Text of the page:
Cubs pitchers hope the playing field will be level after the league completes its investigations. MLB also is probing whether the Boston Red Sox used video to decode opponents’ sign sequences and passed the information to their players in 2018, as alleged in a report by The Athletic.

Cubs players echoed what many others in the game have said: The Astros aren’t the only ones cheating.

“You just don’t know to what extent,” right-hander Kyle Hendricks said. “Is it legal sign stealing or illegal? Hopefully this offseason will eliminate that stuff.”

Cubs president Theo Epstein praised the league’s beefed-up investigation arm for its due diligence in the scandal. Both Epstein and star first baseman Anthony Rizzo are adamant the Cubs have never gained an edge using technology in that manner.

The goal is for no team to be able to do it.

“We applaud Major League Baseball’s efforts to step up in this situation and make sure the games are played with integrity,” Epstein said.

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Red Sox CEO says no notable progress in search; fans back Jason Varitek

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CEO Sam Kennedy said the Boston Red Sox haven’t made any notable progress in the search for a new manager as of late Friday but would like to have one in place for the start of spring training in mid-February.

“It’s got to be someone who fits the culture of this team and has a knowledge of what it’s going to take to put a championship team on the field in 2020,” Kennedy said during the team’s winter festival Friday in Springfield, Massachusetts. “It’s a tall task to get someone in place, but Chaim (Bloom) and (Brian O’Halloran) will get it done for sure.”

If it was up to the fans, the answer would be easy: Jason Varitek.

Supporters in Springfield pleaded for Boston’s front office to hire the former catcher and team captain as a replacement to Alex Cora, whom the team parted way with Wednesday due to his involvement in a cheating scandal while bench coach for the Houston Astros in 2017.

Members of the team’s leadership group were hit with “Hire ‘Tek!” chants throughout Friday night, and principal owner John Henry was interrupted several times by fans voicing their support. Henry paused and nodded in acknowledgement, and Bloom, the team’s new chief baseball officer, used the opportunity to appease the crowd.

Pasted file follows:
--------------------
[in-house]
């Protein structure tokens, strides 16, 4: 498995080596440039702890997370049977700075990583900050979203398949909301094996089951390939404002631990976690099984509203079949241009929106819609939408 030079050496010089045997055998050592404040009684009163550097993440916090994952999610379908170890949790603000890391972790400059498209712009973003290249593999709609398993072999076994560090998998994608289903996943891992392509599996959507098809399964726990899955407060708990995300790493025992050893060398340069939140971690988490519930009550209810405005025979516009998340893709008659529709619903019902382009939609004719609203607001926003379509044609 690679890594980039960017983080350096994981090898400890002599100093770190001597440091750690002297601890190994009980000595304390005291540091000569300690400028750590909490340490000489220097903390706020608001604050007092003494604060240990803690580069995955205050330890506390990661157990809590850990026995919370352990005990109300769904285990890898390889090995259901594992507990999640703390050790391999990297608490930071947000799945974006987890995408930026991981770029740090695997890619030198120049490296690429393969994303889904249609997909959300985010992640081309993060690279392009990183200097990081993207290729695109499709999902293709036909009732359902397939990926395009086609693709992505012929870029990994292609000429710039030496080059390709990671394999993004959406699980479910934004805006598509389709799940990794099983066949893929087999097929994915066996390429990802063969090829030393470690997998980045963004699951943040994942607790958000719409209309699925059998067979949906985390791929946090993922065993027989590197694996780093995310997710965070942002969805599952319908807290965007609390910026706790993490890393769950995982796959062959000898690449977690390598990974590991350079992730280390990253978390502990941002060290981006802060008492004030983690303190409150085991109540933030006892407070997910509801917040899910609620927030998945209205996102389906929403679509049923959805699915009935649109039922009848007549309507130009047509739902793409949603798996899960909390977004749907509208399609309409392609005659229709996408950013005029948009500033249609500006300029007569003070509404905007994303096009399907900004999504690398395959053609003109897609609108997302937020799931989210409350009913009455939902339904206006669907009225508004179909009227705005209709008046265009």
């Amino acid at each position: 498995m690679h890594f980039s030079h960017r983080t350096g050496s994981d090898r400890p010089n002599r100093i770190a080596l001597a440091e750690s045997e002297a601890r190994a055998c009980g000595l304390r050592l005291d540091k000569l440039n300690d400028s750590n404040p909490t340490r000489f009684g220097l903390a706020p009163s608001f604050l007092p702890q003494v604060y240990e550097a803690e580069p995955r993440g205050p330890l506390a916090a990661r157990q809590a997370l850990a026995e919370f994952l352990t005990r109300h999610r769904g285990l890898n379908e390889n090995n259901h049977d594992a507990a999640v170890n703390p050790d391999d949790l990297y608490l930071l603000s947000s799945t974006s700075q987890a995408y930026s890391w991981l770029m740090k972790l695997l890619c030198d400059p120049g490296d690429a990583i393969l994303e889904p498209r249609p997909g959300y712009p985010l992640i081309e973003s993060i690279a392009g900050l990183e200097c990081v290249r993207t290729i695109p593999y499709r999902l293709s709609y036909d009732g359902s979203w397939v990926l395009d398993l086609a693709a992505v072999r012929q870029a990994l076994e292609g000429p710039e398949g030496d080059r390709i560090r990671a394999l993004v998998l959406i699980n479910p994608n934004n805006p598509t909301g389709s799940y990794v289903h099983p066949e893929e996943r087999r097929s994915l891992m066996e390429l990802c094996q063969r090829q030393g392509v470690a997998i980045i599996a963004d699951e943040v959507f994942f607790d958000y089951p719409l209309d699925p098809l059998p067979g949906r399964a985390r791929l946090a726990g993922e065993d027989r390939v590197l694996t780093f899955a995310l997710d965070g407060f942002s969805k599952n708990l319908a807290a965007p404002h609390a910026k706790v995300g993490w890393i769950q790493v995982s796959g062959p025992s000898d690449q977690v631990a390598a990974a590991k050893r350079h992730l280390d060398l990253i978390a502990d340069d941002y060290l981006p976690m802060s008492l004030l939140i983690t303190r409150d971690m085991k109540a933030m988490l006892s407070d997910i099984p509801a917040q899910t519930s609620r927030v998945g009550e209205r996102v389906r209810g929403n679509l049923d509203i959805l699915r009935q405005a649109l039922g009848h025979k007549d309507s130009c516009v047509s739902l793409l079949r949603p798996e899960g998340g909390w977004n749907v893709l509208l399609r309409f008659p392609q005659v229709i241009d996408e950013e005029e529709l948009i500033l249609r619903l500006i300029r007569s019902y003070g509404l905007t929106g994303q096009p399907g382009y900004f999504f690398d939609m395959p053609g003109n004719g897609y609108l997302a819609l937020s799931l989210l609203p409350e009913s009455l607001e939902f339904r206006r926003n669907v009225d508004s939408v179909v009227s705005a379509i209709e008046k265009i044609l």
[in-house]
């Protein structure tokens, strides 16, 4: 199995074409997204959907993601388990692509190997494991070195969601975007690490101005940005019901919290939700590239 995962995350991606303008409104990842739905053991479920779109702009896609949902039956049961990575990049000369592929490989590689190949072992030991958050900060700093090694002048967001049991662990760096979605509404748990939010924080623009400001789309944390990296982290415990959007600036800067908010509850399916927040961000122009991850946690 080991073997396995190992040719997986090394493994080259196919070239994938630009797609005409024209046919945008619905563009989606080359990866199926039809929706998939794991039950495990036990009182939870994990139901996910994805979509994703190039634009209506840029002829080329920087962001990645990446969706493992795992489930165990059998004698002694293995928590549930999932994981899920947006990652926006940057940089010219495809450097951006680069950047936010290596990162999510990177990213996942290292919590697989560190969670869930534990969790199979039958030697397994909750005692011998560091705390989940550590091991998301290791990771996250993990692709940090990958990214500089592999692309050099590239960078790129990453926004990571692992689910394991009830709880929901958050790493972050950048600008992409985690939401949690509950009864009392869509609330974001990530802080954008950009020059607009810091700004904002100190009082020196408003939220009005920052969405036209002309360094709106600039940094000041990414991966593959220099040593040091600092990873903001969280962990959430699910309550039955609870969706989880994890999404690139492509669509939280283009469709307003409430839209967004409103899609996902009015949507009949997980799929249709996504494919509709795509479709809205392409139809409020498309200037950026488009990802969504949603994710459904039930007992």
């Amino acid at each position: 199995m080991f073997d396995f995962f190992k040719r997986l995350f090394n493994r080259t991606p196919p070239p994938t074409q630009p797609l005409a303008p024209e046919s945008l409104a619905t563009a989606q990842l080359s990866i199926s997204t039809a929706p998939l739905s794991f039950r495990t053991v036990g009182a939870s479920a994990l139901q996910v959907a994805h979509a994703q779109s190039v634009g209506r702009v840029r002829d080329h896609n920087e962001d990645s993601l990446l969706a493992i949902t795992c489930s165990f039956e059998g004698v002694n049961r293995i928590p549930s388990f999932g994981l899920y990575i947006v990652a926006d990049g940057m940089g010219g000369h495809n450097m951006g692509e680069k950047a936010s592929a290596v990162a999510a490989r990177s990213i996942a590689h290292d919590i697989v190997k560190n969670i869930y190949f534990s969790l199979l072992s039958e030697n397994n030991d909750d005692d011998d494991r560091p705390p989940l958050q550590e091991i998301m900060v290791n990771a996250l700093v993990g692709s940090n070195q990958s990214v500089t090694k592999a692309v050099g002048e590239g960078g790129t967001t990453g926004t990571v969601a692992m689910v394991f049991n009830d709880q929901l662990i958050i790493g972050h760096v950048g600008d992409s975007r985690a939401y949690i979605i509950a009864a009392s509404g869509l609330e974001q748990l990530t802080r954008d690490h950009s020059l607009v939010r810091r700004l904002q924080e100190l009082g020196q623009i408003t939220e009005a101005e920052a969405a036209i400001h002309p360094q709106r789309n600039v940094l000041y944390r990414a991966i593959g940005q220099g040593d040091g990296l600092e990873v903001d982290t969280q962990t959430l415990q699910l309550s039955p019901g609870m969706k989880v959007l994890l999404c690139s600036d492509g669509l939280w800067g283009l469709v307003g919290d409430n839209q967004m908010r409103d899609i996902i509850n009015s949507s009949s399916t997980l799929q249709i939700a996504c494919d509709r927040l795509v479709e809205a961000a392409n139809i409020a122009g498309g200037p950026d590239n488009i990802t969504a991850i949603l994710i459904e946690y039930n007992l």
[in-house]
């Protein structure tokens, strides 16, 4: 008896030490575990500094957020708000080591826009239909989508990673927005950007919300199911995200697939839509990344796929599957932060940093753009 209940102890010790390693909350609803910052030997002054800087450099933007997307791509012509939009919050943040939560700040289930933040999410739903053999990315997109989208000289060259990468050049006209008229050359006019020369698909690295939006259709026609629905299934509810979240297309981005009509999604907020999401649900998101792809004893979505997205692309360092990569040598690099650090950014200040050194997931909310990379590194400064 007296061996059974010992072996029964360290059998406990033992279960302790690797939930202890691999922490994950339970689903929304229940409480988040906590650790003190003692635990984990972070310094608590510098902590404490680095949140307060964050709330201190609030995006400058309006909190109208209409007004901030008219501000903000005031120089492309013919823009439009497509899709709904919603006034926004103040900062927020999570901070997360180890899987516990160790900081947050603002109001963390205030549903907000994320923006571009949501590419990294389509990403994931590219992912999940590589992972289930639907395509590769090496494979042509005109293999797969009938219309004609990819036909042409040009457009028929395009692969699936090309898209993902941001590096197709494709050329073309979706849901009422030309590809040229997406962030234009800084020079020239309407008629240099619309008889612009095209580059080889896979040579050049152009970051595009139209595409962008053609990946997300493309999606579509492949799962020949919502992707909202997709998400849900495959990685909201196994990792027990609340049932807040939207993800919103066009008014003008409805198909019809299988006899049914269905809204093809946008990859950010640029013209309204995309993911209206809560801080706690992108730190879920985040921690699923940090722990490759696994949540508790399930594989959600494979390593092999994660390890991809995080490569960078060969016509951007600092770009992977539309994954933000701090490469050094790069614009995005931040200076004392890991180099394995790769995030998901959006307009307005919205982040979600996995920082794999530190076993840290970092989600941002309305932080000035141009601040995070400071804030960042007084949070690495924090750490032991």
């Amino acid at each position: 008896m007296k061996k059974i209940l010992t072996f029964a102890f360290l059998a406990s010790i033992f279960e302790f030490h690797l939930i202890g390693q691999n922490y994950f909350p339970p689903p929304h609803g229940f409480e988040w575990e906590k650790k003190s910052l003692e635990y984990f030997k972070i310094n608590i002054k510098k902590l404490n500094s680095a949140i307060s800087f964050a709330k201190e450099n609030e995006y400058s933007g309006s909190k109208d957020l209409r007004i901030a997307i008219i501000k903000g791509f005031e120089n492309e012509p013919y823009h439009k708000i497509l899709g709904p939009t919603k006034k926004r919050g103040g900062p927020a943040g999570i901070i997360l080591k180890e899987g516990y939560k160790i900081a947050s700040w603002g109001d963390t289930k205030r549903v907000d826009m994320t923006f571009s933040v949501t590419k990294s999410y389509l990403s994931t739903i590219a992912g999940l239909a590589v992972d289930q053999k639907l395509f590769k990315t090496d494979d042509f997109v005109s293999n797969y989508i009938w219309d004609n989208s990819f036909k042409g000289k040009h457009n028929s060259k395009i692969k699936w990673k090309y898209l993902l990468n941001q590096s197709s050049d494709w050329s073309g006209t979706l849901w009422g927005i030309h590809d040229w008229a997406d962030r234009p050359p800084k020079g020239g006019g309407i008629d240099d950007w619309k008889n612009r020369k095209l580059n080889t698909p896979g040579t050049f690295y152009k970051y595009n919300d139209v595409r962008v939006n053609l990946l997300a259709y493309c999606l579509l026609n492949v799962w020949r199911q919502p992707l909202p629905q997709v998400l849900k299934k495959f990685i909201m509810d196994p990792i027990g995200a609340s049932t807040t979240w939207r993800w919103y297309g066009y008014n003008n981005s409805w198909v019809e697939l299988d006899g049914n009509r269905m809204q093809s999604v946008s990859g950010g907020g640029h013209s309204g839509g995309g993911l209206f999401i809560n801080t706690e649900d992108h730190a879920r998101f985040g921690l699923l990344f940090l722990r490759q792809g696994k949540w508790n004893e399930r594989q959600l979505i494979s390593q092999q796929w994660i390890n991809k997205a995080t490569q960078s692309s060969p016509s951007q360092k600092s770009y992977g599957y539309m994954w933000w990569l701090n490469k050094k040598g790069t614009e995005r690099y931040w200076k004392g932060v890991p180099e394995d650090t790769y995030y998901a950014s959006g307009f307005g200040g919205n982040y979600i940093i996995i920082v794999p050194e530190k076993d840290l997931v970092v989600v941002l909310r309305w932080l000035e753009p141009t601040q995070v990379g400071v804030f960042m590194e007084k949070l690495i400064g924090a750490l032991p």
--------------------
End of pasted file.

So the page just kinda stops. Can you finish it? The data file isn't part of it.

“I think if you poll the audience, they would just get this done right now,” Bloom said to big applause.

Fans also peppered retired Red Sox legends David Ortiz and Pedro Martinez with questions about the managerial vacancy during a separate panel.

Ortiz was asked if he would accept a managerial or front office job with the team but said that he wasn’t at a good point in his life to do so.

The 44-year-old former designated hitter is still recovering after being shot last June in what authorities called a case of mistaken identity in his native Dominican Republic.

“One day I will be (ready),” Ortiz said.

Martinez said that whoever the Red Sox settle on will be the right choice.

“I guarantee you whoever comes over to manage this great team that we have, it’s probably gonna be the closest to the perfect person that we could ever get,” Martinez said.

Information from The Associated Press was used in this report.

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Astros owner Jim Crane expects to hire new manager by Feb. 3

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HOUSTON — Houston Astros owner Jim Crane expects to hire a new manager by Feb. 3.

The Astros need a new manager and general manager after AJ Hinch and Jeff Luhnow were fired Monday, hours after both were suspended by Major League Baseball for a year for the team’s sign-stealing scandal.

Crane said Friday that he’s interviewed a number of candidates this week and has some more to talk to in the coming days.

“We should have another good season with the team pretty much intact … so I don’t know why a manager wouldn’t want to come in and manage these guys. They’re set to win again,” he said.

Crane says his list is still pretty extensive and that he hopes to have it narrowed down by the end of next week. He added that he expects most of Hinch’s staff to stay in place regardless of who is hired.